It's a lot more than three hundred and twenty kilometres.
We made it without too much of a struggle, and had nice weather to boot. Whilst the cycling was not terribly challenging it was a genuine surprise and pleasure to see the varied coastal landscapes in the Netherlands again. The dune sections were lovelier than we remembered them and we'd be happy to do the West coast again in the near future. Next time though, I'd like to take the route via the Wadden Islands for a change. Maybe the route is shorter than the three hundred and sixty kilometres it turned out to be.
We were lucky to have had mostly favourable winds. In flat coastal landscapes there is simply nowhere to hide from a headwind. You just have to keep on plugging along with head down. We learned this the hard way a few years ago on a tour of Zeeland. Our Easter adventure (and autumn day from Nieuweschans to Delfzijl) would have been very different if we had had to battle with headwinds.
The distance was fine for four days and had Paul myself and Damae not had to work the following day then we might well have pushed on to Nieuweschans, around forty kilometres further. Karen did not find it exciting cycling but found it enjoyable enough. Having now done this we can say that what is interesting is the scale of the flat polder and high sea dyke landscape. It is also interesting to see the similarities between the Dutch and Danish NSCR routes and landscape. We have noticed that culturally these countries seem closer each other than say either of them with Norway.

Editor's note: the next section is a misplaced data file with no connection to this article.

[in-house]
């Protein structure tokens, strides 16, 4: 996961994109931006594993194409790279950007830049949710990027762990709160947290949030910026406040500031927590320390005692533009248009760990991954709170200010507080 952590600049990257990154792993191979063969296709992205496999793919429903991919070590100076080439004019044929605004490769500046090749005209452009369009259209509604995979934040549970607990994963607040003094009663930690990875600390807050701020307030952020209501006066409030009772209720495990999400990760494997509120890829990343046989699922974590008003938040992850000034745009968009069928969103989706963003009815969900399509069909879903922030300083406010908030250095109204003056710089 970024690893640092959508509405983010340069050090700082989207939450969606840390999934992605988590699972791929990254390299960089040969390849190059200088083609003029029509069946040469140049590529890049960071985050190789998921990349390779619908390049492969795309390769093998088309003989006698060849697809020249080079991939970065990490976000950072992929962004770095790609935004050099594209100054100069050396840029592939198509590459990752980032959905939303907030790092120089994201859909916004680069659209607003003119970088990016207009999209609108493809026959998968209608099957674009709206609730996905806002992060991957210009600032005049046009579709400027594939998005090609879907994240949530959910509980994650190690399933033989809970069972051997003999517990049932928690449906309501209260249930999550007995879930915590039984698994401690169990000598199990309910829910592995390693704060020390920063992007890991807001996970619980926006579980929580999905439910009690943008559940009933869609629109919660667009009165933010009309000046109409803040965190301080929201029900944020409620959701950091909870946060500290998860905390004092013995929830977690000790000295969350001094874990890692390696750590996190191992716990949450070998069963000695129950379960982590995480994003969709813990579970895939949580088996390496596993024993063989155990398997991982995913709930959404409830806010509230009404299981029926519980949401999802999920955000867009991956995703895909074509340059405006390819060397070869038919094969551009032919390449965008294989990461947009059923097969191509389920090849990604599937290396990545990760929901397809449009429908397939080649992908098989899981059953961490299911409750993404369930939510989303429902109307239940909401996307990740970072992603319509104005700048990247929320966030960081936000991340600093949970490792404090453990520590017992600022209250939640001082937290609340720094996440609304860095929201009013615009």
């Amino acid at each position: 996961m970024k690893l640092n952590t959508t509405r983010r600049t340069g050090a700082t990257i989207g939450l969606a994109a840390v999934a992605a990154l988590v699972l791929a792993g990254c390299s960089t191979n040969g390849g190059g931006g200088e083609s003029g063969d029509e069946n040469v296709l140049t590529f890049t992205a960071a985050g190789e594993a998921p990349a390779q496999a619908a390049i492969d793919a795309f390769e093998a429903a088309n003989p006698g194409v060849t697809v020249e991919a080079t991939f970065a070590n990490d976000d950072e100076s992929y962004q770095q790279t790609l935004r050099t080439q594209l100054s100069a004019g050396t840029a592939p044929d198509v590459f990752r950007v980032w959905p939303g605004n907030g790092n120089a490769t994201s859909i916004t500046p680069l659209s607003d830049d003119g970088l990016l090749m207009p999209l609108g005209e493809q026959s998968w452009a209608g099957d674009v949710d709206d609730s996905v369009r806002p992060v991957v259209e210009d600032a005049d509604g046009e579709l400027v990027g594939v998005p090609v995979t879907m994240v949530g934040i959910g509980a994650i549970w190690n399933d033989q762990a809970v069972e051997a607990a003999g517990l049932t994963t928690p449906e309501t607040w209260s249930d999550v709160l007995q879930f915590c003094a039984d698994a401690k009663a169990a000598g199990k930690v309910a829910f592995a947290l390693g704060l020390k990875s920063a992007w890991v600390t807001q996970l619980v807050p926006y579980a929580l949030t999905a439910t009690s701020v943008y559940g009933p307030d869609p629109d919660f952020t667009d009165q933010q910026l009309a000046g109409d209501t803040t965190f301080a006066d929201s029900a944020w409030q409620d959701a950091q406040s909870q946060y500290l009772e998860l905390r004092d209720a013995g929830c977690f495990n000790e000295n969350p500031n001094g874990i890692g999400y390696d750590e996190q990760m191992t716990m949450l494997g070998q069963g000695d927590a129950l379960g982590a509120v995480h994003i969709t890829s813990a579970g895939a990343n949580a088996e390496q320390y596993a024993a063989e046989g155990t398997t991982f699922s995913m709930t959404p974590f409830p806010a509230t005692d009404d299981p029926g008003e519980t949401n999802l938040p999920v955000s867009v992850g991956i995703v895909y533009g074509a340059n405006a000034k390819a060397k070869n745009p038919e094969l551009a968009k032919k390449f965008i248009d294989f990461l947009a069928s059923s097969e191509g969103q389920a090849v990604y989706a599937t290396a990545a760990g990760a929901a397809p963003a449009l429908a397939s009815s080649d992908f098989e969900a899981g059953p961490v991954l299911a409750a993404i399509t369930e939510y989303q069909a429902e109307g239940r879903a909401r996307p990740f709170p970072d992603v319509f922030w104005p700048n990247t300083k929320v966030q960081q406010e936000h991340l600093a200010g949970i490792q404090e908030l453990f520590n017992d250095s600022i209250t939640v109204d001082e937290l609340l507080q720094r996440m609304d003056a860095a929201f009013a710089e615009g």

If you are thinking of doing a section of the NSCR as a try-out then the Dutch route has a lot to recommend it. Whilst with favourable conditions you can whizz round in a few days, there is also lots to see on the way should you wish to take more time for the trip. Although nowhere near as impressive as the Norwegian NSCR, the Dutch coast is much, much easier going. The only hills of any significance are the dune sections, and the road surfaces are consistently better than on the Danish NSCR. The only potential pitfall, as with all exposed coastal routes, is to make sure you have the wind with you. Our advice is to check the forecast before you go and choose your starting point accordingly.
Getting to your starting point is relatively painless with a good train network, which is a good option from mainland Europe and flying to Schiphol which is also connected to the railway network. From the UK there are ferry services that conveniently drop you in some cases right on the route.
The NSCR in the Netherlands is not only a good introduction to what the country has to offer as a cycling holiday destination, but also a great place to start your own North Sea Cycle Saga. We certainly enjoyed ourselves.